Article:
If you are a nervous flier but have no choice but to fly here and there for work and other obligations, the last few months in the Indian skies would have been harrowing. Most of 2022 has been beset with incidents in the air that have been spooking fliers, certainly worse for those who are on board one of these troubled flights but also for anyone keeping a close track. So a pretty valid question many are asking: are the Indian skies getting safer or more unsafe as the industry limps back to normal post the pandemic.
The industry’s report card on this front certainly has many red marks but government officials dismiss the worries as baseless, terming incidents as minor. But repeated incidents are ringing alarm bells since fliers are human and fallible.
Recently, one of the more frightening incidents was when smoke was detected in a SpiceJet flight cabin on October 12 and the aircraft made an emergency landing in Hyderabad. Panic had set in the aircraft and the crew did not help matters by suggesting that passengers begin to pray. Post the incident, DGCA called for a series of measures including a temporary ban on the Singapore headquartered MRO that serviced this particular aircraft--crackdown by the safety regulator.
In general, faced with a spate of minor and some seemingly serious incidents, DGCA has tightened oversight and surveillance in 2022. Ramp inspections of aircraft have been increased. Since May 2022, 533 spot checks have been conducted. Special audits of the airlines have been carried out over July-August. One-off authorisations for aviation medical examiners, a common practice in the past, have been stopped. Airline specific action like curtailing the proposed schedule has been taken in certain cases. In general, it would be fair to say that the authorities have sprung into action, albeit in their usual knee jerk manner.
An industry that is beset with disgruntled employees across airlines, however, maintains that we in India are building up towards a major accident. Whether this is rumor mongering or has any genuine basis, it is hard to assess for almost anybody. The act of flying and reaching one’s destination is always a bit like a complex ballet performance where many performers need to act in flawless tandem, synchronised and in reasonably perfect harmony. Making it complex is the fact that a significant portion of this performance is not in human control: the aircraft is a machine with all its incumbent hazards.
Adding to this uncertainty is the utter and complete lack of confidence India’s safety regulator has suffered from since it was formed. This is not a reflection on the person or incumbent at the helm of affairs, but years of lackadaisical handling and poor judgment on the part of the political bigwigs in charge. No matter which government or which party has been in charge, the DGCA office has functioned like a typical bureaucratic government office, marred by endless and pointless paperwork, incompetence, allegations of cronyism and corruption and sheer ignorance. India’s undying love for “status quo” remains a huge problem to contend with. To be at all effective, DGCA needs to be an independent body, free from ministry of civil aviation (MOCA), a matter mulled over many times and rejected as status quo wins.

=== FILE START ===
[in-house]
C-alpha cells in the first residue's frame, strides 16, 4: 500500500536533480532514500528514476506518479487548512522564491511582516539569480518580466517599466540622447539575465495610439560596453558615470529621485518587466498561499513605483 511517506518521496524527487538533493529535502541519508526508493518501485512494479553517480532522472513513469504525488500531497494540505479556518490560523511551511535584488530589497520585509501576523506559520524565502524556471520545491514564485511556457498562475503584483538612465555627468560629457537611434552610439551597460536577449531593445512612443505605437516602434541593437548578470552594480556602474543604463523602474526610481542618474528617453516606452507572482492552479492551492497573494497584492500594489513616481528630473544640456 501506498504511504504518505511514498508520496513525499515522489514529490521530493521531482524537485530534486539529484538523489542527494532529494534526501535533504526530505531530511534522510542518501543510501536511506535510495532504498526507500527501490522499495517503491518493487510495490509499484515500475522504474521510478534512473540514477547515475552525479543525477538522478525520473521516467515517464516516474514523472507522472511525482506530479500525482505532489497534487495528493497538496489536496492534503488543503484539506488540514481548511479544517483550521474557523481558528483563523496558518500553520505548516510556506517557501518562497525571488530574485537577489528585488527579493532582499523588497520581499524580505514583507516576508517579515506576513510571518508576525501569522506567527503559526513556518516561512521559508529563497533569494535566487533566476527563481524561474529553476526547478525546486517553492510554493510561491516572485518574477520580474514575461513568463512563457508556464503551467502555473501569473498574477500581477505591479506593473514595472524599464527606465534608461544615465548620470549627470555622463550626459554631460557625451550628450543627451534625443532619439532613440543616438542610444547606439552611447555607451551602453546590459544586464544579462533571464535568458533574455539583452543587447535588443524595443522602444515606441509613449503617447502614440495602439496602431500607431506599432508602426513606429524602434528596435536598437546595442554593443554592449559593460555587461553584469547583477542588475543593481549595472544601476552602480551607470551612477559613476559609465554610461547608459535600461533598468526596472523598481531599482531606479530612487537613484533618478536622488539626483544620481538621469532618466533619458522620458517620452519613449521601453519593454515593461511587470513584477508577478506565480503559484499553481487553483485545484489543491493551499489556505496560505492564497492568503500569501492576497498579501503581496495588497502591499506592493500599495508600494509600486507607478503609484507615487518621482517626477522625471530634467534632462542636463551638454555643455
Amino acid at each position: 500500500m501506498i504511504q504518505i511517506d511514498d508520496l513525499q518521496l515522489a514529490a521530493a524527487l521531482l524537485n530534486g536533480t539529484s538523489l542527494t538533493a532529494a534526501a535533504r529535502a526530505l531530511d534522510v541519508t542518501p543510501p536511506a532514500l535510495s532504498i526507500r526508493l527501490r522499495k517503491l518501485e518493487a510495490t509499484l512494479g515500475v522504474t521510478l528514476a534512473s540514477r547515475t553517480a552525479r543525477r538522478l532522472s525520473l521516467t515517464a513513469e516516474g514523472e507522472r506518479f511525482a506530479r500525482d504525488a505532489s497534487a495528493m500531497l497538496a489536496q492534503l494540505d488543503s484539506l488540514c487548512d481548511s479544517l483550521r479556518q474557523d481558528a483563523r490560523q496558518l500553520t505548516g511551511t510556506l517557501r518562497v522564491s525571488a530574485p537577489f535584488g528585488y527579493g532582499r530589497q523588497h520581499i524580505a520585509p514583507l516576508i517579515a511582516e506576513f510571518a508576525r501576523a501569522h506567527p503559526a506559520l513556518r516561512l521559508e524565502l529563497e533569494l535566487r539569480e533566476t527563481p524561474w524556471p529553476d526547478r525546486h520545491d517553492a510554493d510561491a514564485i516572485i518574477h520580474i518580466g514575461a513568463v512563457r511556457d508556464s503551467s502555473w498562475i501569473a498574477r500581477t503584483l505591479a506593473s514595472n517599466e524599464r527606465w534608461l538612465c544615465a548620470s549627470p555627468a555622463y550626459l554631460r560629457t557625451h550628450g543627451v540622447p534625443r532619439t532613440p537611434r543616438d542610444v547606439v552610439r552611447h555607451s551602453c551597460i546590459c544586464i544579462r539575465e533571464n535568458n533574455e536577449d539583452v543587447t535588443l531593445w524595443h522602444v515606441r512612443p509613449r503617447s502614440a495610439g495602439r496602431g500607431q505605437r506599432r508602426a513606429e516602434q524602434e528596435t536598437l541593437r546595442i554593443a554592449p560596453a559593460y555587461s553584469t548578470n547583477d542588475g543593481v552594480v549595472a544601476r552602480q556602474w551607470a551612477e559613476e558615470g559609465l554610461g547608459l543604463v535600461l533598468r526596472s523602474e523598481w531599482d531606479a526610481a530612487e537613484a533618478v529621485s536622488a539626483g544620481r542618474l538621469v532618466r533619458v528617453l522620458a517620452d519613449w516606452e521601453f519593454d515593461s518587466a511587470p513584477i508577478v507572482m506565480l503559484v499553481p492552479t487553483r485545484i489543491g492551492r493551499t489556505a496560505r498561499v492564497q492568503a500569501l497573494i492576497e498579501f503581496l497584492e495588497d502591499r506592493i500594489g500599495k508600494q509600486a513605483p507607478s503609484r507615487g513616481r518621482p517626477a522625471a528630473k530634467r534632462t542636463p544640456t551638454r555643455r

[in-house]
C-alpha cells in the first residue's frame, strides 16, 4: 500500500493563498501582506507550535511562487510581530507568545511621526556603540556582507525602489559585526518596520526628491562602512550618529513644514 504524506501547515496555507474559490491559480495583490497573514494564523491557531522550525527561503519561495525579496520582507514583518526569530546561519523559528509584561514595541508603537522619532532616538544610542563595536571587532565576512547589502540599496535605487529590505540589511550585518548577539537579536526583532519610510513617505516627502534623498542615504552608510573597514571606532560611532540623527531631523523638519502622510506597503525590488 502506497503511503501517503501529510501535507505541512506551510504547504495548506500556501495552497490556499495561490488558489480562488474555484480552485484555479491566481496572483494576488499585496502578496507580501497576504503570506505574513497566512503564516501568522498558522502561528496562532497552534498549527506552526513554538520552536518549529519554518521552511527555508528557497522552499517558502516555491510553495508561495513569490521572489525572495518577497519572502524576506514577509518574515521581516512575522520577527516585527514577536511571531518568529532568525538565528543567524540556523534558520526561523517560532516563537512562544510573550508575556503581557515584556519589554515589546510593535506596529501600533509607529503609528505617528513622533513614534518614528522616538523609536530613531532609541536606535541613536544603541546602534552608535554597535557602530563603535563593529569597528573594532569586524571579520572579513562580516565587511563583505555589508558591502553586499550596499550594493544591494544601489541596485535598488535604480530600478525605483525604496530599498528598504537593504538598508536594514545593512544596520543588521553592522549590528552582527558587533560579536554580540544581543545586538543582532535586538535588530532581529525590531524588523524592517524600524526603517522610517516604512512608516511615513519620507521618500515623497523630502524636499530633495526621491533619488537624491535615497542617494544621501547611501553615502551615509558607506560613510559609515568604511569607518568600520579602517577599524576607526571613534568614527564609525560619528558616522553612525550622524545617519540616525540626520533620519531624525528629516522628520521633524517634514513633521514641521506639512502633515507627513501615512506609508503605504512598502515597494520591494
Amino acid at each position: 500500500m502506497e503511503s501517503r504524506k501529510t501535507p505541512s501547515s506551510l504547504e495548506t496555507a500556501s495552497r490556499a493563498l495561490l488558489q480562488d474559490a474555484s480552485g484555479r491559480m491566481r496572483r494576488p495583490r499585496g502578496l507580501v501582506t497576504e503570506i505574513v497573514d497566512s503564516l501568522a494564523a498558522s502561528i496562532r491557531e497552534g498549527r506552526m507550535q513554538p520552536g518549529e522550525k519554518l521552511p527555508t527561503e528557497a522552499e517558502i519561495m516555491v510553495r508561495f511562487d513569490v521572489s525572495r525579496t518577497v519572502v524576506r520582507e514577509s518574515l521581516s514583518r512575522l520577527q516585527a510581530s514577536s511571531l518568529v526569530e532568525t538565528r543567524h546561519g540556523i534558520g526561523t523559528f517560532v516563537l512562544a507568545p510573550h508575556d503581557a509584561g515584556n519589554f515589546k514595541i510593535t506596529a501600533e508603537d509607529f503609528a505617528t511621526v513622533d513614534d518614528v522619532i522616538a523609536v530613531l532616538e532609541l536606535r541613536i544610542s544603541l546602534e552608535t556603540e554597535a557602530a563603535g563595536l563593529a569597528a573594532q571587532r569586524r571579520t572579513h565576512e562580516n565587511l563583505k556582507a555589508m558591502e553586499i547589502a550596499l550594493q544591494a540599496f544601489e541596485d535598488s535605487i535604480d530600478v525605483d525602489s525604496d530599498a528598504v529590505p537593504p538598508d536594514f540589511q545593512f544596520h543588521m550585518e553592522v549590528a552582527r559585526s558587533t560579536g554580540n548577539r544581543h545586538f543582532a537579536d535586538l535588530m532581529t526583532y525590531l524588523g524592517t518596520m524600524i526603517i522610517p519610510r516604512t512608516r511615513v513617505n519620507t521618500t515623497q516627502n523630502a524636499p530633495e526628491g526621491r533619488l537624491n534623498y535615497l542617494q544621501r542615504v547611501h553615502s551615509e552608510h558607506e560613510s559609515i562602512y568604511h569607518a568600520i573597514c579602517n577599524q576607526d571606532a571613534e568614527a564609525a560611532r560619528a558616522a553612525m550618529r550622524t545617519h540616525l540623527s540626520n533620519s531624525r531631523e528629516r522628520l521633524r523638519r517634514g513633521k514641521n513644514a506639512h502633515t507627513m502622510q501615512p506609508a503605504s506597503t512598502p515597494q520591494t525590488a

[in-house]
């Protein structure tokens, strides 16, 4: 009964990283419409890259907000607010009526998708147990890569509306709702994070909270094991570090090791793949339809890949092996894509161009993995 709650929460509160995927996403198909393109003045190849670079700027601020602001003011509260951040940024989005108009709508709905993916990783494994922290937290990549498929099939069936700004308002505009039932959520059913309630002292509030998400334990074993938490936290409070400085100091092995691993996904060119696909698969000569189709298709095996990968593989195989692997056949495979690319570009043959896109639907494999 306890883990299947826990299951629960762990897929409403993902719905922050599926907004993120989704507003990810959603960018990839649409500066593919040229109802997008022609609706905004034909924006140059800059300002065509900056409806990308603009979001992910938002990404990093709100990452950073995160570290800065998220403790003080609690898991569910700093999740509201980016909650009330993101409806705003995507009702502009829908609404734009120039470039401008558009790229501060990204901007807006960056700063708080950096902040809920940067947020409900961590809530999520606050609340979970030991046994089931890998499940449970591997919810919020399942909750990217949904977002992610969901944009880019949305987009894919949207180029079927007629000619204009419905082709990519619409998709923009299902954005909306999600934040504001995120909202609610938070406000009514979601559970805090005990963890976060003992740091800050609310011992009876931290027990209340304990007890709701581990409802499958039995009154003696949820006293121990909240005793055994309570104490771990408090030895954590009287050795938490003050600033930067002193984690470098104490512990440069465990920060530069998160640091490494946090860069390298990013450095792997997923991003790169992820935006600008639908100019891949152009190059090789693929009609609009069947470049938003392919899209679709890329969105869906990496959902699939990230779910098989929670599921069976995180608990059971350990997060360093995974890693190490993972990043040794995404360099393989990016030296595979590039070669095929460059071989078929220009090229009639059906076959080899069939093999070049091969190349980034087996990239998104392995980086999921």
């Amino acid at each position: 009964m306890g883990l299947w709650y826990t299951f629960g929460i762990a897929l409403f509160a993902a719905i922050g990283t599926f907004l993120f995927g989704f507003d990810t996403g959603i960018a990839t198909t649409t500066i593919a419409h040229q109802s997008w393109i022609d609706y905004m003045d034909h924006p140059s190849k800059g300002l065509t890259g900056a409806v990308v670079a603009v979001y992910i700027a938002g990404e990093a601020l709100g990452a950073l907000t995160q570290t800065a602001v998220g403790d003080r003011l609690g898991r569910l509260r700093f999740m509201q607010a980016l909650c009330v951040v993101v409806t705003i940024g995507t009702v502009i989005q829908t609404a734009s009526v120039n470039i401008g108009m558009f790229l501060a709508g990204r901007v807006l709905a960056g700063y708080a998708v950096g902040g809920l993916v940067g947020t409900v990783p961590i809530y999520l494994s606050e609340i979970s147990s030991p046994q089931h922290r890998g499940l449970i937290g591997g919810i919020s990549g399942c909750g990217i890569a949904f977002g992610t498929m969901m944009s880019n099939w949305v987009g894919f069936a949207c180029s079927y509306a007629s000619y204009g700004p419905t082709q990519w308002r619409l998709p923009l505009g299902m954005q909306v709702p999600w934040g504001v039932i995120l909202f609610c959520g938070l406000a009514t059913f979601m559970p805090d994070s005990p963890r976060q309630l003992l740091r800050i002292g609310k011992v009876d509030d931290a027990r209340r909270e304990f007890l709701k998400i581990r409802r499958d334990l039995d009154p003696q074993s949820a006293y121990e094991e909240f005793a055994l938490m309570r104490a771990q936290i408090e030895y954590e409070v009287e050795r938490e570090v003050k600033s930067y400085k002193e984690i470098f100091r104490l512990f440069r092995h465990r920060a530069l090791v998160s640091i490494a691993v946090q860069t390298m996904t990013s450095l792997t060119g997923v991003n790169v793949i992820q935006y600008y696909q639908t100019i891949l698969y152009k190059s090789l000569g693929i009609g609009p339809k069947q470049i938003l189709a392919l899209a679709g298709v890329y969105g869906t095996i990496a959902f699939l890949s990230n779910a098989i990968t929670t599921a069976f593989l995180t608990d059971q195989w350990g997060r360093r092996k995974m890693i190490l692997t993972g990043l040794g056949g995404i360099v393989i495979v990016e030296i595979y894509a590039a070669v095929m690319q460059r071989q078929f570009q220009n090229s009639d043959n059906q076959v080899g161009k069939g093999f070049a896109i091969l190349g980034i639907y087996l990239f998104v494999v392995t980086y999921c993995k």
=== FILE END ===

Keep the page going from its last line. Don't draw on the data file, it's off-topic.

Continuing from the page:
In the last few months, this government has tried to strengthen the aviation regulator as it thinks and knows best. 416 new posts have been created for an organisation that has traditionally been short staffed. Four new sub regional offices have been added in Dehradun, Jaipur, Nagpur and Agartala. Sub regional offices have been upgraded and converted into regional offices. A new regional office has been created in Ahmedabad.
But a cynical aviation industry remains highly skeptical and here’s why. One, in the past too similar actions have been taken in the face of emergency and crisis situations or post a serious accident but often they remain proposals on paper or at best a tick-the-box exercise. On the ground, very little changes. Second, the recent overhaul of the safety regulator is being touted as “more of the same”. Some fear that this will only end up compounding the existing problems. More posts = more incompetent officers = more pointless rules and paperwork = more petty corruption. Many experts in the past have suggested abolishing the existing regulator and starting from scratch but nobody is certain that this drastic step would solve the inherent gaps either. Speak to enough people vested in the industry and you will be convinced that setting up a credible regulatory body in this space is beyond us as a nation.
Two, just like the performance of a batch of students is inextricably linked to the quality of teaching being imparted, the oversight and surveillance of aircraft and equipment will only be as good as the examiners and engineers who carry it out. The quality of inspectors and those in charge of keeping an eye on matters like safety remains under a cloud. Ask any commander or trainer of the numerous who have joined India’s commercial aviation space from the Indian Air Force (IAF) and you’ll be in for a sleepless night. Matters are made worse by airline management pilots who are in cahoots with the government authorities. Too many “yes men” spoil the broth.
And last but not least, matters on safety are made worse by the lack of coordination and clear thinking on the part of not just DGCA but also the Bureau of Civil Aviation Security (BCAS), which functions in an equally haphazard manner. Between the two, there’s a deadly cocktail brewing, aviation observers argue.
So in the final analysis, we find ourselves in a situation where no matter what action the executive takes, the trust deficit deepens. Given the Indian antipathy towards real reform and change, one cannot help but begin to comprehend this nation’s thriving and burgeoning religiosity. As the SpiceJet crew advised its passengers on October 12: when in trouble, pray.